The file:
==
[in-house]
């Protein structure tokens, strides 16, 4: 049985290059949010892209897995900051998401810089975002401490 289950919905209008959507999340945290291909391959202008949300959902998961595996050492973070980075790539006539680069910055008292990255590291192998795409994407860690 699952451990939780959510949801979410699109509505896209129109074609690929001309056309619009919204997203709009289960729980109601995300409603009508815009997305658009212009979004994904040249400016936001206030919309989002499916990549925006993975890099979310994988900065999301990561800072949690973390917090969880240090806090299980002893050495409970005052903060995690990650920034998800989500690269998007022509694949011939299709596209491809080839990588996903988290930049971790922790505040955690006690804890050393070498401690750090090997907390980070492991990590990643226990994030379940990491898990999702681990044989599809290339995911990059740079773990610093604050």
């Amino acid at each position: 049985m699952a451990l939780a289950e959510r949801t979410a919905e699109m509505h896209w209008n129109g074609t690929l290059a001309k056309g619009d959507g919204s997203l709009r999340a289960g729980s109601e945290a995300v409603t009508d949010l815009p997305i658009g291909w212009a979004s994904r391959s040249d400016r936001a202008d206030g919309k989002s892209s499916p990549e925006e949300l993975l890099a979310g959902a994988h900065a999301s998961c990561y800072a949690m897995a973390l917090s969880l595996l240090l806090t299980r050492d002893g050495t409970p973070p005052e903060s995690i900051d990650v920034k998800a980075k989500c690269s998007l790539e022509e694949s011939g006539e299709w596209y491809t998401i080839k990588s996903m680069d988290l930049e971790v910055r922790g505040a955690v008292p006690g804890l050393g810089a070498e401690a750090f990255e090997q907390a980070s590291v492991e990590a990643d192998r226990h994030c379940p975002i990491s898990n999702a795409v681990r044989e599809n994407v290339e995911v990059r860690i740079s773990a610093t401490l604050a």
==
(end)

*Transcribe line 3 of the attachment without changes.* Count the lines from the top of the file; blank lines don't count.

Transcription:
């Amino acid at each position: 049985m699952a451990l939780a289950e959510r949801t979410a919905e699109m509505h896209w209008n129109g074609t690929l290059a001309k056309g619009d959507g919204s997203l709009r999340a289960g729980s109601e945290a995300v409603t009508d949010l815009p997305i658009g291909w212009a979004s994904r391959s040249d400016r936001a202008d206030g919309k989002s892209s499916p990549e925006e949300l993975l890099a979310g959902a994988h900065a999301s998961c990561y800072a949690m897995a973390l917090s969880l595996l240090l806090t299980r050492d002893g050495t409970p973070p005052e903060s995690i900051d990650v920034k998800a980075k989500c690269s998007l790539e022509e694949s011939g006539e299709w596209y491809t998401i080839k990588s996903m680069d988290l930049e971790v910055r922790g505040a955690v008292p006690g804890l050393g810089a070498e401690a750090f990255e090997q907390a980070s590291v492991e990590a990643d192998r226990h994030c379940p975002i990491s898990n999702a795409v681990r044989e599809n994407v290339e995911v990059r860690i740079s773990a610093t401490l604050a």